DrupalCon is always something I look forward to, ever since attending my first one at DrupalCon Los Angeles 2015. As I wrote over a week ago, I drove down from Wisconsin with my wife and two boys to Nashville. We came down for the weekend before and stayed for the weekend after to do some touristing and vacationing. I tried to write one blog about DrupalCon but realized I couldn't really condense everything I had to say. So I plan on pushing out a few post-Nashville blogs.
My wife is a country music fan, so we for sure had to head on over to the Country Music Hall of Fame museum. Outside and engraved in on the corner of the building there were some quotes from famous country musicians. The Hank Williams quote outside of the Country Music Hall of Fame museum caught my eye.
You ask what makes our kind of music successful. I'll tell you. It can be explained in just one word. Sincerity.
The quote stuck with me. It helped set the tone of DrupalCon for me. While Hank may have been talking about music, I think it's a recipe that transcends just about anything. When we talk about Drupal, we always talk about the community. Right? Come for the code, stay for the community. That is our mantra. But, what makes us so different?
Maybe it's our community's sincerity. Overall I find the Drupal community to be pretty genuine, trustworthy and have a high level of integrity. In fact, these traits of the community are what ended up bringing me into the community and going Full Drupal™.
While working the Commerce Guys booth, we had a wide array of people come up and talk. I would like to say we had a split audience. About half were wanting to learn about Drupal Commerce (new users), wanting an update (previous users), or current users validating their architecture and other ideas. The other half, however, was our community members coming up and saying "thanks."
It was a morale boost to have people come up and say "thank you" for support in the Slack channel, Drupal.org issue queues, or just our general work on Drupal Commerce and the other contrib. Being in a distributed workplace and contributing to a distributed open source community can be wearing on the soul. Problems are harder to solve and communication can be misinterpreted. Regional DrupalCamps are great, especially for local networking. But DrupalCon is the one thing which can bring people all over together for more than a few days.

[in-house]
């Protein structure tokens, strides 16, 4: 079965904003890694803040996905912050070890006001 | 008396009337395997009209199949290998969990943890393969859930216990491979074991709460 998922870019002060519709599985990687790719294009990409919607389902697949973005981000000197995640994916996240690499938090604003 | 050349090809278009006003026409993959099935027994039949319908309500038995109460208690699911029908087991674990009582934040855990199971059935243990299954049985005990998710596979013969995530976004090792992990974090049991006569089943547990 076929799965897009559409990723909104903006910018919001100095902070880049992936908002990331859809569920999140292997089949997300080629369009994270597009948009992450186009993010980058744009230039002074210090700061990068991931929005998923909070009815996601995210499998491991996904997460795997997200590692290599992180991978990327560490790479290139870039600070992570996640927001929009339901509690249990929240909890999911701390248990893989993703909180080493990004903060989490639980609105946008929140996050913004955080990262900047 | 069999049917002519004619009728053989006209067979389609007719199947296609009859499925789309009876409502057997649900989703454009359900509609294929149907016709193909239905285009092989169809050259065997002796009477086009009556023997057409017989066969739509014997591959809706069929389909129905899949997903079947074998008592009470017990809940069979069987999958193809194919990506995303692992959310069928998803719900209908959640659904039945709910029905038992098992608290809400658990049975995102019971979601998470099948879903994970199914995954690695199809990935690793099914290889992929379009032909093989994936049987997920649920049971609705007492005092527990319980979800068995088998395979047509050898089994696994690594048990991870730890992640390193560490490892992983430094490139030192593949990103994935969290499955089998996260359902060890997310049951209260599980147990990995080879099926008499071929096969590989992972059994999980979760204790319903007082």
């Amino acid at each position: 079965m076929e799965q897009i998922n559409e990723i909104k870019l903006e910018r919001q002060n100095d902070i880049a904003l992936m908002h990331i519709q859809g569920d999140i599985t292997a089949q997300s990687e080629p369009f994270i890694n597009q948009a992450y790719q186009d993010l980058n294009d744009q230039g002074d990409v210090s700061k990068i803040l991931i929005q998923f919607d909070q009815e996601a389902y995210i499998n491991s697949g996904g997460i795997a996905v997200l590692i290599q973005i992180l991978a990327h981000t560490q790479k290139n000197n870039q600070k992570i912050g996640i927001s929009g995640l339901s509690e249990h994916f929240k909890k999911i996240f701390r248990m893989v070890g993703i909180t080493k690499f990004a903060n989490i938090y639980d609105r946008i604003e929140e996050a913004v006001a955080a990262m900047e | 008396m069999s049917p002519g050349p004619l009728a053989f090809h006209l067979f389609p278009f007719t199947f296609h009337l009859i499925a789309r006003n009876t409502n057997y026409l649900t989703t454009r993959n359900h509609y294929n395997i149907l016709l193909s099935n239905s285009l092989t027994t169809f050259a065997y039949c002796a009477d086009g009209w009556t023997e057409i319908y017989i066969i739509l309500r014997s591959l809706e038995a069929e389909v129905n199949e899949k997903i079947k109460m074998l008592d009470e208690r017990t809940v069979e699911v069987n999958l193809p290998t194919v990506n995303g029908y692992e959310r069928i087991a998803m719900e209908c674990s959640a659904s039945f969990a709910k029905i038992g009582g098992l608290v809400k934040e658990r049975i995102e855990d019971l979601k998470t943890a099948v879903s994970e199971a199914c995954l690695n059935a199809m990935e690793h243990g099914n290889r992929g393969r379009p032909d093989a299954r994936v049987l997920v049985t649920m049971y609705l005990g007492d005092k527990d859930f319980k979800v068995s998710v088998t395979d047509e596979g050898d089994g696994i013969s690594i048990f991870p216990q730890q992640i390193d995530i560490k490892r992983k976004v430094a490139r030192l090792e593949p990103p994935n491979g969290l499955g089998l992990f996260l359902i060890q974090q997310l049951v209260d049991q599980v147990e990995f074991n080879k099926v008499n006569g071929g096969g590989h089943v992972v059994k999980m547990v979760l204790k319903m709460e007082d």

I have come back motivated. I love working in open source. I love contributing to Drupal and Drupal Commerce. I love the fact my job is helping businesses solve the hardest parts of selling online via our platform. But, after a while, it seems intangible. Then I get to hear from our end users that are thankful for our help. And that is awesome. It elevates the work I do because it's not just to earn a paycheck and deliver some software artifact. It is making an impact bigger than myself. And I love that.
That is one reason I brought my family down to Nashville. Often times I'm sitting at home geeked about some contribution or some other Act of Awesome by our community, and I wanted my wife to experience it, too. "Look! I'm not completely crazy for getting on the computer at 5 am or staying up until midnight to work on this thing called a patch!"
Our community is so badass I just want to show it off to those who are missing out on the experience and the great connections within it.
You can read about how the Drupal community made an impact in my life and career in these two blogs